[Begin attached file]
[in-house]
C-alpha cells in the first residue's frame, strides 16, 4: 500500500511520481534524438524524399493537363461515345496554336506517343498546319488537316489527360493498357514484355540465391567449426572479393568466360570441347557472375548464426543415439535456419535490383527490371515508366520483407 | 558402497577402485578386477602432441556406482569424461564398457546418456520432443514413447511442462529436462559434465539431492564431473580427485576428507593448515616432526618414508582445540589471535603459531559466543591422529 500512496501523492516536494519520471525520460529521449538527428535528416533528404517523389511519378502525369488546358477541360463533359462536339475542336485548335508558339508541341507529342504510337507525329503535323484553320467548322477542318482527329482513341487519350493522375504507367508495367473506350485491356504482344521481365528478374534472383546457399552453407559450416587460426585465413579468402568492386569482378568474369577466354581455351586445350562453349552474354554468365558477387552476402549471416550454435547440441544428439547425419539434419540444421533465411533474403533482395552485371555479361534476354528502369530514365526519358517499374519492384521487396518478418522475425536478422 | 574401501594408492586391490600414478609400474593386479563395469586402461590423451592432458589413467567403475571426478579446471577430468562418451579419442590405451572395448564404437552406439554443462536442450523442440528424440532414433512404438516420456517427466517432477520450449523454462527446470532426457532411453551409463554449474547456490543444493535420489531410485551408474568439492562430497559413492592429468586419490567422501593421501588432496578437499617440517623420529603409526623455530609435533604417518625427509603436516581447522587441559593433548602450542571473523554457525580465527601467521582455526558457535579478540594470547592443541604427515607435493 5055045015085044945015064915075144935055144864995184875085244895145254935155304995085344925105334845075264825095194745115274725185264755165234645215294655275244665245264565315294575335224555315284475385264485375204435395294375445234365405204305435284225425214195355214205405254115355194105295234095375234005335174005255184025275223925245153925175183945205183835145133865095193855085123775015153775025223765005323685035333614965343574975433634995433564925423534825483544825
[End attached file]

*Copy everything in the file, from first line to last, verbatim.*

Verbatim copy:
[in-house]
C-alpha cells in the first residue's frame, strides 16, 4: 500500500511520481534524438524524399493537363461515345496554336506517343498546319488537316489527360493498357514484355540465391567449426572479393568466360570441347557472375548464426543415439535456419535490383527490371515508366520483407 | 558402497577402485578386477602432441556406482569424461564398457546418456520432443514413447511442462529436462559434465539431492564431473580427485576428507593448515616432526618414508582445540589471535603459531559466543591422529 500512496501523492516536494519520471525520460529521449538527428535528416533528404517523389511519378502525369488546358477541360463533359462536339475542336485548335508558339508541341507529342504510337507525329503535323484553320467548322477542318482527329482513341487519350493522375504507367508495367473506350485491356504482344521481365528478374534472383546457399552453407559450416587460426585465413579468402568492386569482378568474369577466354581455351586445350562453349552474354554468365558477387552476402549471416550454435547440441544428439547425419539434419540444421533465411533474403533482395552485371555479361534476354528502369530514365526519358517499374519492384521487396518478418522475425536478422 | 574401501594408492586391490600414478609400474593386479563395469586402461590423451592432458589413467567403475571426478579446471577430468562418451579419442590405451572395448564404437552406439554443462536442450523442440528424440532414433512404438516420456517427466517432477520450449523454462527446470532426457532411453551409463554449474547456490543444493535420489531410485551408474568439492562430497559413492592429468586419490567422501593421501588432496578437499617440517623420529603409526623455530609435533604417518625427509603436516581447522587441559593433548602450542571473523554457525580465527601467521582455526558457535579478540594470547592443541604427515607435493 5055045015085044945015064915075144935055144864995184875085244895145254935155304995085344925105334845075264825095194745115274725185264755165234645215294655275244665245264565315294575335224555315284475385264485375204435395294375445234365405204305435284225425214195355214205405254115355194105295234095375234005335174005255184025275223925245153925175183945205183835145133865095193855085123775015153775025223765005323685035333614965343574975433634995433564925423534825483544825